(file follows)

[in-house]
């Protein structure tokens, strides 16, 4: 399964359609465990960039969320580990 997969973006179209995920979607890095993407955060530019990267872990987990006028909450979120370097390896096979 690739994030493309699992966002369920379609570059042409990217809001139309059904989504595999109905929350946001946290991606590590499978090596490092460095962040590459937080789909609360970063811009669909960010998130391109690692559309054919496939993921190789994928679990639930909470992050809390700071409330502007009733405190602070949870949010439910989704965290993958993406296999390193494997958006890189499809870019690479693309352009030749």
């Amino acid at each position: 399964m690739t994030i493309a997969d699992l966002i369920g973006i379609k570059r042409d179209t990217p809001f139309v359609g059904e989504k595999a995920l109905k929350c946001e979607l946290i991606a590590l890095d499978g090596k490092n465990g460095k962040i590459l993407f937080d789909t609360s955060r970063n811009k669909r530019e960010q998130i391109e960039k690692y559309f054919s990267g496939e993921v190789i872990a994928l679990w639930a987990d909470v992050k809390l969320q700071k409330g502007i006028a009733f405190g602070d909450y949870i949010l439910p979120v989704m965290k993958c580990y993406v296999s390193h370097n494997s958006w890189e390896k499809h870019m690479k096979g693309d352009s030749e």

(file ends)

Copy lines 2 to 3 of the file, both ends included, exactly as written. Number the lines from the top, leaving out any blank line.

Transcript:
């Protein structure tokens, strides 16, 4: 399964359609465990960039969320580990 997969973006179209995920979607890095993407955060530019990267872990987990006028909450979120370097390896096979 690739994030493309699992966002369920379609570059042409990217809001139309059904989504595999109905929350946001946290991606590590499978090596490092460095962040590459937080789909609360970063811009669909960010998130391109690692559309054919496939993921190789994928679990639930909470992050809390700071409330502007009733405190602070949870949010439910989704965290993958993406296999390193494997958006890189499809870019690479693309352009030749």
């Amino acid at each position: 399964m690739t994030i493309a997969d699992l966002i369920g973006i379609k570059r042409d179209t990217p809001f139309v359609g059904e989504k595999a995920l109905k929350c946001e979607l946290i991606a590590l890095d499978g090596k490092n465990g460095k962040i590459l993407f937080d789909t609360s955060r970063n811009k669909r530019e960010q998130i391109e960039k690692y559309f054919s990267g496939e993921v190789i872990a994928l679990w639930a987990d909470v992050k809390l969320q700071k409330g502007i006028a009733f405190g602070d909450y949870i949010l439910p979120v989704m965290k993958c580990y993406v296999s390193h370097n494997s958006w890189e390896k499809h870019m690479k096979g693309d352009s030749e």